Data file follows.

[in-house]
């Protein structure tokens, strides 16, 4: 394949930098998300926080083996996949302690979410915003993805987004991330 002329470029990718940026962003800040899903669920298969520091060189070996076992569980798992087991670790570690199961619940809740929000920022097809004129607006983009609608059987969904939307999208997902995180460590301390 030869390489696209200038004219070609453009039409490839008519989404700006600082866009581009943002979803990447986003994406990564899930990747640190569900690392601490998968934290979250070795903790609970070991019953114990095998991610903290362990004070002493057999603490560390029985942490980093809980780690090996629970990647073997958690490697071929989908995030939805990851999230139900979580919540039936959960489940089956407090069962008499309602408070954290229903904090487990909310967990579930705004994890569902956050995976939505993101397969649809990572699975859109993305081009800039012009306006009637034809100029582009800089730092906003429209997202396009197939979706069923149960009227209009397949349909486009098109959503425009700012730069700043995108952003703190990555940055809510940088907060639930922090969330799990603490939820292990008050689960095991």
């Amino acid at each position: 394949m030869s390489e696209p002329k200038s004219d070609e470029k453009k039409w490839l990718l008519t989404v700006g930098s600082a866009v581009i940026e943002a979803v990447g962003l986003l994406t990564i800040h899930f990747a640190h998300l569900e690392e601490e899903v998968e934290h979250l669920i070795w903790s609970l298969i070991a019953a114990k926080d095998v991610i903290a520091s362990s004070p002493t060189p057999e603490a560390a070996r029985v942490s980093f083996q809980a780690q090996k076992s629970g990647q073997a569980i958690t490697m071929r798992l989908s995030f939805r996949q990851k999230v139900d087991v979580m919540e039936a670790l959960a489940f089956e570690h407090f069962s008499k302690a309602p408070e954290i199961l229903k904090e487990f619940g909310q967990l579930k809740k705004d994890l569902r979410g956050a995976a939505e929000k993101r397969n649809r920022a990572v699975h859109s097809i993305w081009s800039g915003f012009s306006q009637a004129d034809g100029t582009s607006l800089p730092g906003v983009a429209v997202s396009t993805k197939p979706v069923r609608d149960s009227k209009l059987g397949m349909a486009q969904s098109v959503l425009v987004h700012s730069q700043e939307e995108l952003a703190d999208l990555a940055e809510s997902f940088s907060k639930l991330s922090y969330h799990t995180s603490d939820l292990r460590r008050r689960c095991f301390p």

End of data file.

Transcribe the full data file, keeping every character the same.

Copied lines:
[in-house]
């Protein structure tokens, strides 16, 4: 394949930098998300926080083996996949302690979410915003993805987004991330 002329470029990718940026962003800040899903669920298969520091060189070996076992569980798992087991670790570690199961619940809740929000920022097809004129607006983009609608059987969904939307999208997902995180460590301390 030869390489696209200038004219070609453009039409490839008519989404700006600082866009581009943002979803990447986003994406990564899930990747640190569900690392601490998968934290979250070795903790609970070991019953114990095998991610903290362990004070002493057999603490560390029985942490980093809980780690090996629970990647073997958690490697071929989908995030939805990851999230139900979580919540039936959960489940089956407090069962008499309602408070954290229903904090487990909310967990579930705004994890569902956050995976939505993101397969649809990572699975859109993305081009800039012009306006009637034809100029582009800089730092906003429209997202396009197939979706069923149960009227209009397949349909486009098109959503425009700012730069700043995108952003703190990555940055809510940088907060639930922090969330799990603490939820292990008050689960095991």
């Amino acid at each position: 394949m030869s390489e696209p002329k200038s004219d070609e470029k453009k039409w490839l990718l008519t989404v700006g930098s600082a866009v581009i940026e943002a979803v990447g962003l986003l994406t990564i800040h899930f990747a640190h998300l569900e690392e601490e899903v998968e934290h979250l669920i070795w903790s609970l298969i070991a019953a114990k926080d095998v991610i903290a520091s362990s004070p002493t060189p057999e603490a560390a070996r029985v942490s980093f083996q809980a780690q090996k076992s629970g990647q073997a569980i958690t490697m071929r798992l989908s995030f939805r996949q990851k999230v139900d087991v979580m919540e039936a670790l959960a489940f089956e570690h407090f069962s008499k302690a309602p408070e954290i199961l229903k904090e487990f619940g909310q967990l579930k809740k705004d994890l569902r979410g956050a995976a939505e929000k993101r397969n649809r920022a990572v699975h859109s097809i993305w081009s800039g915003f012009s306006q009637a004129d034809g100029t582009s607006l800089p730092g906003v983009a429209v997202s396009t993805k197939p979706v069923r609608d149960s009227k209009l059987g397949m349909a486009q969904s098109v959503l425009v987004h700012s730069q700043e939307e995108l952003a703190d999208l990555a940055e809510s997902f940088s907060k639930l991330s922090y969330h799990t995180s603490d939820l292990r460590r008050r689960c095991f301390p």